NOTE: Last Sunday was in Advent, and this Sunday is after Christmas. Maybe you went to church on Christmas Eve or Christmas Day. But if you didn’t, you missed the climax of all that waiting and watching—the birth of our Lord. If you haven’t already done so, I suggest that you read the gospel lesson for Christmas, Luke 2:1-20.
FOOD FOR THOUGHT
The birth of Jesus is called the Incarnation. That word means “in the flesh”. God appears to us “in the flesh”. He lives with us and for us. What does that mean to you? Here’s one suggestion. Read the familiar bible passage below, and meditate on its full meaning. I’ve printed it here for you in a very different translation. I’ve done this to help you to think about the meaning of the words rather than the words we’ve all memorized so many years ago.
John 3:16-18 (The Message translation)
16-18 “This is how much God loved the world: He gave his Son, his one and only Son. And this is why: so that no one need be destroyed; by believing in him, anyone can have a whole and lasting life. God didn’t go to all the trouble of sending his Son merely to point an accusing finger, telling the world how bad it was. He came to help, to put the world right again. Anyone who trusts in him is acquitted; anyone who refuses to trust him has long since been under the death sentence without knowing it. And why? Because of that person’s failure to believe in the one-of-a-kind Son of God when introduced to him.
What do these words tell us about God?
What do these words tell us about ourselves?
1 SAMUEL 2:18-20, 26
Eli was the high priest for God’s People. By tradition, this position should have gone to one of his sons. But they were rebellious, and did not serve or respect God. Hannah was a righteous woman who was not able to bear children. She promised God that if she conceived, she would dedicate her son’s life to God’s service. Once the baby was weaned, she took her son Samuel to Eli, to be raised in the synagogue. She and Elkanah, her husband, visited Samuel once a year.
- Our story starts out by us learning that Samuel is performing his duties, “ministering before the Lord”. He is wearing a linen ephod. An ephod is an over-garment, like an apron, worn by clergy during their service to the Lord. (v. 18)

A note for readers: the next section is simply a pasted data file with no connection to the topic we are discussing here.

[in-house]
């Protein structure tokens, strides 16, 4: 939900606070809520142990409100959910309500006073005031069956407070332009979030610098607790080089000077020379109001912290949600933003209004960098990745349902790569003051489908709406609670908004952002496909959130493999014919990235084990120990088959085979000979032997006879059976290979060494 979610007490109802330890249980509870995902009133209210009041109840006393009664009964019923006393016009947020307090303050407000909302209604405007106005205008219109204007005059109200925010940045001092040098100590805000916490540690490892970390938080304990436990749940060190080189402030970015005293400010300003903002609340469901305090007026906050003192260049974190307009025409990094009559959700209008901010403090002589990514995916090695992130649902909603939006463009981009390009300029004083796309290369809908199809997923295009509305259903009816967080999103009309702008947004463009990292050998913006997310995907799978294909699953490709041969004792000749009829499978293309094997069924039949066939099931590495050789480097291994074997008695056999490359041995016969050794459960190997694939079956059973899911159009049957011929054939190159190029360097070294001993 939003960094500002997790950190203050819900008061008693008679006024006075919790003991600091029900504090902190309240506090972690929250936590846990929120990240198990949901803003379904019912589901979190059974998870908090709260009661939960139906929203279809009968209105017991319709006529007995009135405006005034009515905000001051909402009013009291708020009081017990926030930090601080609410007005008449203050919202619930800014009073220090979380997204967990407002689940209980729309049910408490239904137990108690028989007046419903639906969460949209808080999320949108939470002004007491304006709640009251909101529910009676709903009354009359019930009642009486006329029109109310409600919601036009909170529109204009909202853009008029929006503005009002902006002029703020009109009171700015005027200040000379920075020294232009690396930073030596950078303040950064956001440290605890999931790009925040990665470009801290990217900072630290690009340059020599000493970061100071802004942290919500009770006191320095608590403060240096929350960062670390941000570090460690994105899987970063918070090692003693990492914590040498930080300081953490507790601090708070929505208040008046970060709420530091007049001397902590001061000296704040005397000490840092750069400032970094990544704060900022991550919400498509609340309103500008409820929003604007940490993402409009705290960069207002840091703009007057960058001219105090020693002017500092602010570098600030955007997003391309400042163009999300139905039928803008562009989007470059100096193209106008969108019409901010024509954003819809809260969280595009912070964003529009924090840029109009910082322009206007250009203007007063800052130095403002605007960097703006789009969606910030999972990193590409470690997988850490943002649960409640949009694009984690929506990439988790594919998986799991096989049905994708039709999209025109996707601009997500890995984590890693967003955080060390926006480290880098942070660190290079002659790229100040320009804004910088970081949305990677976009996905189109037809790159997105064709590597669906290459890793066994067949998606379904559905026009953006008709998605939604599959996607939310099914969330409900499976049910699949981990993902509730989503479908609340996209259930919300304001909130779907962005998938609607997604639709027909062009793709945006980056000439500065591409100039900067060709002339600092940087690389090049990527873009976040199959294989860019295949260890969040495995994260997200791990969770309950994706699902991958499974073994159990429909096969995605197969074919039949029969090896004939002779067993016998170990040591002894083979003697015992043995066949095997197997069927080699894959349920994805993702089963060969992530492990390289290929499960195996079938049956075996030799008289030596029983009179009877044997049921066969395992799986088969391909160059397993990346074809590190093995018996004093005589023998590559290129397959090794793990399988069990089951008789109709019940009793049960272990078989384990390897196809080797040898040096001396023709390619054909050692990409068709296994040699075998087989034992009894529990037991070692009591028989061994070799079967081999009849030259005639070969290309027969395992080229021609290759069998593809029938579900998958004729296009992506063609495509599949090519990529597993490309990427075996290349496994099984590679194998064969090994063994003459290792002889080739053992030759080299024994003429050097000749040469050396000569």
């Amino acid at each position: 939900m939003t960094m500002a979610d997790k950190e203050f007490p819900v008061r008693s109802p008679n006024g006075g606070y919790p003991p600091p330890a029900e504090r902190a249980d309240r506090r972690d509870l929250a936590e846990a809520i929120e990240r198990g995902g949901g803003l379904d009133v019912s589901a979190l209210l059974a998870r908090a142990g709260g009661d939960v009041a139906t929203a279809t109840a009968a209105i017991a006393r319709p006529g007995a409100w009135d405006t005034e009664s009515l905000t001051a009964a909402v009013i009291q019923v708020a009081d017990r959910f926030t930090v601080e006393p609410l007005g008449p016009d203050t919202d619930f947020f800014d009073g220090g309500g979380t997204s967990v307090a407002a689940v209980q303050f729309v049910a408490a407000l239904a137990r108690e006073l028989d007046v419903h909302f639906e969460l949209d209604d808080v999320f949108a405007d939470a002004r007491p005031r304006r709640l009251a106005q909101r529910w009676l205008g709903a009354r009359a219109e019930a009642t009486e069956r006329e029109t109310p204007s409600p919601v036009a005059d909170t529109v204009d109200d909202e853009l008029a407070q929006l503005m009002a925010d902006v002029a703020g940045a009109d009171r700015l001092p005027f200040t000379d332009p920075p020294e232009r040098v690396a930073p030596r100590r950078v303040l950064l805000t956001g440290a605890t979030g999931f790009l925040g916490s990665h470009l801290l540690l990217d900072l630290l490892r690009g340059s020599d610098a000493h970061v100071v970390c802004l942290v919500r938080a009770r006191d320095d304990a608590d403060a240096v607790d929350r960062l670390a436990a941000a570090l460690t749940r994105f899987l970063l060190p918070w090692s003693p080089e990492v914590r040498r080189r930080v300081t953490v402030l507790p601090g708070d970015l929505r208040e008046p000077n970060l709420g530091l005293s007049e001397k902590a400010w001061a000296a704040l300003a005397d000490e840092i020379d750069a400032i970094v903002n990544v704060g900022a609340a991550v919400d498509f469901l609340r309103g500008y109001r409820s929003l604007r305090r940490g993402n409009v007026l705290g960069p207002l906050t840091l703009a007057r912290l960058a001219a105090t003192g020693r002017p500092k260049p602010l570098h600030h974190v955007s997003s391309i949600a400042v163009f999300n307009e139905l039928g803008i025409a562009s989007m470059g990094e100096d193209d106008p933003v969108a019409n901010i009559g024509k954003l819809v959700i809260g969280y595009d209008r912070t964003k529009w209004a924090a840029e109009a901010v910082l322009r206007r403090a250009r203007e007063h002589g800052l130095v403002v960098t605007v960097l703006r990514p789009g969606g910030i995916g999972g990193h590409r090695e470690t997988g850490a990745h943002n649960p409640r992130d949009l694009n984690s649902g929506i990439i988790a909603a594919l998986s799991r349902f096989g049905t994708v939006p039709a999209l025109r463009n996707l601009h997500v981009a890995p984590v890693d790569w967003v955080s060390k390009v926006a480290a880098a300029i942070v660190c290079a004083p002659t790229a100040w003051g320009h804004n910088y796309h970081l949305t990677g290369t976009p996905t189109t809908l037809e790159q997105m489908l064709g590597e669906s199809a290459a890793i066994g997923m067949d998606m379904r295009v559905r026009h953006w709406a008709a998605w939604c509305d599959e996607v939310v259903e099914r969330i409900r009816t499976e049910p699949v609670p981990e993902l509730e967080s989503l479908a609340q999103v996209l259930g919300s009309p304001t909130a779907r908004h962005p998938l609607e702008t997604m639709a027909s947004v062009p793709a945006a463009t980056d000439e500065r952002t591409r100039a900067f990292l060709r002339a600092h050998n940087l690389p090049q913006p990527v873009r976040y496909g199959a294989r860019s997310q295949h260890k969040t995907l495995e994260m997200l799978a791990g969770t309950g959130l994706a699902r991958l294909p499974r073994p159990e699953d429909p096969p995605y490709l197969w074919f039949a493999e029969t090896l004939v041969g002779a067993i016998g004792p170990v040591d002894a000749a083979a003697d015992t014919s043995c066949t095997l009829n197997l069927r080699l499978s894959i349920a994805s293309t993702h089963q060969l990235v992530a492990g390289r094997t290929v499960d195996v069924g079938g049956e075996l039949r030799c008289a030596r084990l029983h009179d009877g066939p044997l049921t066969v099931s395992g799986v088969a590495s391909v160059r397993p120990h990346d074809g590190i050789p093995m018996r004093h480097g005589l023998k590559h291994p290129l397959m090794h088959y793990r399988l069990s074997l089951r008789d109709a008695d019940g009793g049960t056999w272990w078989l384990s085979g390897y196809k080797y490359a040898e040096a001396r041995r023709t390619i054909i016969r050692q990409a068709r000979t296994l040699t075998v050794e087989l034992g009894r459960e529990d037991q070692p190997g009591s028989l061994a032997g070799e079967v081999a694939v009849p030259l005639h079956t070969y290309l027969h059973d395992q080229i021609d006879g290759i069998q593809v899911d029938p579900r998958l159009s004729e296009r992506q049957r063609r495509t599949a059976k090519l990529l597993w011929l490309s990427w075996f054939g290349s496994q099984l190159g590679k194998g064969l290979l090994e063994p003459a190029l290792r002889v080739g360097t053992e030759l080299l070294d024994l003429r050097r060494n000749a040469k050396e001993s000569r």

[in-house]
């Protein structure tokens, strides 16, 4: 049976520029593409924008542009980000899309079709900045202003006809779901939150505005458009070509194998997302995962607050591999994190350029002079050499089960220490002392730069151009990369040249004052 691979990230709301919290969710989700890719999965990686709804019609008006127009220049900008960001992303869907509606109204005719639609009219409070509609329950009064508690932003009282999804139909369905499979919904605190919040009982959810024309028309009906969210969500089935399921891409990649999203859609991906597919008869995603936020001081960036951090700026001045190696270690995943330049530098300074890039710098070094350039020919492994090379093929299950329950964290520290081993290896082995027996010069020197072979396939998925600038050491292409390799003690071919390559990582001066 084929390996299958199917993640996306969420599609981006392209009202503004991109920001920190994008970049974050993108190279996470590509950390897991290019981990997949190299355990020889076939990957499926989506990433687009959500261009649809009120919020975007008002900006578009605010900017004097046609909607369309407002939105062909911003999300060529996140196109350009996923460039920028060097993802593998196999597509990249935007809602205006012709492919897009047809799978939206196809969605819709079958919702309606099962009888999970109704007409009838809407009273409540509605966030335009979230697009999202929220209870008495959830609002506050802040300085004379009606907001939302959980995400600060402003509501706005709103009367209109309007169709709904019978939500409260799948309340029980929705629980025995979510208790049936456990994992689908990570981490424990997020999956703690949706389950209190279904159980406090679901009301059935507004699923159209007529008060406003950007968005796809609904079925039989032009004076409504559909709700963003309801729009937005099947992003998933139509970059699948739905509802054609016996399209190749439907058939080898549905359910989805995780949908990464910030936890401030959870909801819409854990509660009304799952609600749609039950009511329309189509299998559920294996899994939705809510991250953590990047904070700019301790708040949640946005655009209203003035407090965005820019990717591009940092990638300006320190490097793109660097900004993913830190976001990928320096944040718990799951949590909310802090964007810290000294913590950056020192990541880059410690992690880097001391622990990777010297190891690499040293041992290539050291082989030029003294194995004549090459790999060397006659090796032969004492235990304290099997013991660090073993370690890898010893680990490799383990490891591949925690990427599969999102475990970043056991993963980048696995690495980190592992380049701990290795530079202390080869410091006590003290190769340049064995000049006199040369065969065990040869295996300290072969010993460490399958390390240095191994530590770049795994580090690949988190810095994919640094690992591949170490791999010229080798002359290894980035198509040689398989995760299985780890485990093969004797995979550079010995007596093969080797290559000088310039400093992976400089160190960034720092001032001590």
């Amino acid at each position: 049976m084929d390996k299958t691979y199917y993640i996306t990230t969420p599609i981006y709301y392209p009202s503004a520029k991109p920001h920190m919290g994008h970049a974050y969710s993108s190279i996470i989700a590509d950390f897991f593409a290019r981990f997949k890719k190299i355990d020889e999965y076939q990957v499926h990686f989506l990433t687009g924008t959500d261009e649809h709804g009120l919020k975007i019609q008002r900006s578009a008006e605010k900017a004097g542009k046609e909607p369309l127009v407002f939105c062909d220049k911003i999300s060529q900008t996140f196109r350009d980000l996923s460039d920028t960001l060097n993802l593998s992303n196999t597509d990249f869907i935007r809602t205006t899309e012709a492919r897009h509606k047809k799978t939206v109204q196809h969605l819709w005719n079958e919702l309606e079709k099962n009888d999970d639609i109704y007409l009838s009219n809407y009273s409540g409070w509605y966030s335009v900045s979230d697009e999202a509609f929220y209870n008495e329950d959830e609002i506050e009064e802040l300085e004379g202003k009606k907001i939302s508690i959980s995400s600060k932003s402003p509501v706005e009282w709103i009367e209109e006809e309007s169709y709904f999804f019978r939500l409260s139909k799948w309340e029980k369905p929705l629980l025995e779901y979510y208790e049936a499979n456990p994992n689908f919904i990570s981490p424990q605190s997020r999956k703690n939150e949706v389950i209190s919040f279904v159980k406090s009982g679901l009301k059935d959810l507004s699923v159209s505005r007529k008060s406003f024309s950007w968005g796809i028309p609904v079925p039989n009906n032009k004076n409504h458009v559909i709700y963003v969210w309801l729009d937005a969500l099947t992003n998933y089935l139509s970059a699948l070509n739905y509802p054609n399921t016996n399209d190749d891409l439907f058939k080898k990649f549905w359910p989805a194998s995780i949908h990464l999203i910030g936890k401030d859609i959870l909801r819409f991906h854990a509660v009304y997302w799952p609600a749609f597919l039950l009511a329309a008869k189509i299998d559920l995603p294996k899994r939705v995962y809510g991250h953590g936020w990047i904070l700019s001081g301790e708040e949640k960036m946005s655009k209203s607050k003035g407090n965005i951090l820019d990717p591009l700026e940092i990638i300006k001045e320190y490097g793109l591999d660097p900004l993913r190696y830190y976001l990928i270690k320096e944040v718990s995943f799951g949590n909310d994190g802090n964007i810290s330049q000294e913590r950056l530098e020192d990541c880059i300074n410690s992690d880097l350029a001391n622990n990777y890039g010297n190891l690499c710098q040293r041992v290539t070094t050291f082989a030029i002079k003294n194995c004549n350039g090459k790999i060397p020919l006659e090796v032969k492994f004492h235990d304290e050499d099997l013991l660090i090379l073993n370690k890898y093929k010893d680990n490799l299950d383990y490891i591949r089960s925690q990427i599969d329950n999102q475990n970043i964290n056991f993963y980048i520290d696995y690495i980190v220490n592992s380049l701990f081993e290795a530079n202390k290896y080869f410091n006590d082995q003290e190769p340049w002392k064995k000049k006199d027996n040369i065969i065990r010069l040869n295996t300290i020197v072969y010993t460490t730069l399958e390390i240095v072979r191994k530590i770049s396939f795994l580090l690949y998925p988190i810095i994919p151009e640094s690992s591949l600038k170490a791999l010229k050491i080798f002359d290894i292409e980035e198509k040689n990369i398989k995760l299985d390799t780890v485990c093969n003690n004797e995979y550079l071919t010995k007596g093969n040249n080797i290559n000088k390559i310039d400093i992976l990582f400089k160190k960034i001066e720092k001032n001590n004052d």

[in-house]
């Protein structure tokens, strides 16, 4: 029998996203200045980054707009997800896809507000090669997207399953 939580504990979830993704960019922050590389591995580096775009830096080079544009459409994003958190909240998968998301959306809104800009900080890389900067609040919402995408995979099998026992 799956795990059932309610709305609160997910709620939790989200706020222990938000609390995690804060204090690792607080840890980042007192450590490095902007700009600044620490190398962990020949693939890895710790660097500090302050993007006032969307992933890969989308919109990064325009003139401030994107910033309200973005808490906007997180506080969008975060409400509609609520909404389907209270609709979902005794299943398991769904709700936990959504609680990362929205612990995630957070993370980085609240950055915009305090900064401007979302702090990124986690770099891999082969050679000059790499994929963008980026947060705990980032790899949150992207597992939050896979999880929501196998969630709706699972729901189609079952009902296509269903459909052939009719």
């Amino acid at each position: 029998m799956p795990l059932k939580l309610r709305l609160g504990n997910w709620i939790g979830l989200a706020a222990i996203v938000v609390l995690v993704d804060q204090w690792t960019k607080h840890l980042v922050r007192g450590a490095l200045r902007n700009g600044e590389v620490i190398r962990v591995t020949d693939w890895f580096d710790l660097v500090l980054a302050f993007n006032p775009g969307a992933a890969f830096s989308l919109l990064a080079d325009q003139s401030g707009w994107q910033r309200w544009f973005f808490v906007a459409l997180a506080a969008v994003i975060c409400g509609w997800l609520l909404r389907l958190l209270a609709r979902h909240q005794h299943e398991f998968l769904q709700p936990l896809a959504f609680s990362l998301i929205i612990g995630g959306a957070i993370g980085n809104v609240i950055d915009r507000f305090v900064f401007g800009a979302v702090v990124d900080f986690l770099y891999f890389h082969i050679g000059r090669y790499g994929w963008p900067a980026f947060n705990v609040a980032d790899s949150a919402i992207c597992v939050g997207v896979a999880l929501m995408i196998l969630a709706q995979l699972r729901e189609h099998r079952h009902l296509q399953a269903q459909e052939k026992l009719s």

- Looks like his mother would make him a robe, and bring it to him each year. Whether this was the ephod or something else, we do not know. (It doesn’t say.) (v. 19)
- The high priest Eli blessed the parents, Elkanah and Hannah for the gift of their son. His blessing included wishing for them “many children”. (v. 20)
- In the verses that the lectionary skips over, we are told that Hannah bore three sons and two daughters. (vv. 21-25)
- The story concludes by telling us that Samuel grew up tall, strong and righteous in the eyes of the Lord. (v. 26)
Samuel honored his parents’ wishes, and devoted his life to divine service. In today’s gospel, Jesus follows a similar path.
Paul’s letter to the faithful in Colossae is a loving letter of how to live as Jesus’ disciples. Before their baptism, most were pagan Greeks. When they were baptized, the new Christians wore a robe of white. Their lives were changed forever.
- In the verses previous to this passage (vv. 5-11), Paul tells these new Christians to “put to death” the evil practices of their former lives.
- They must now “clothe” themselves in the Christian way of love and caring for one another. The words “clothes yourselves” would have been a reference to the new white robe they robe in their baptism. This should be a reminder to us all of our baptism, and the new life in Christ into which we are all called. (v. 12a)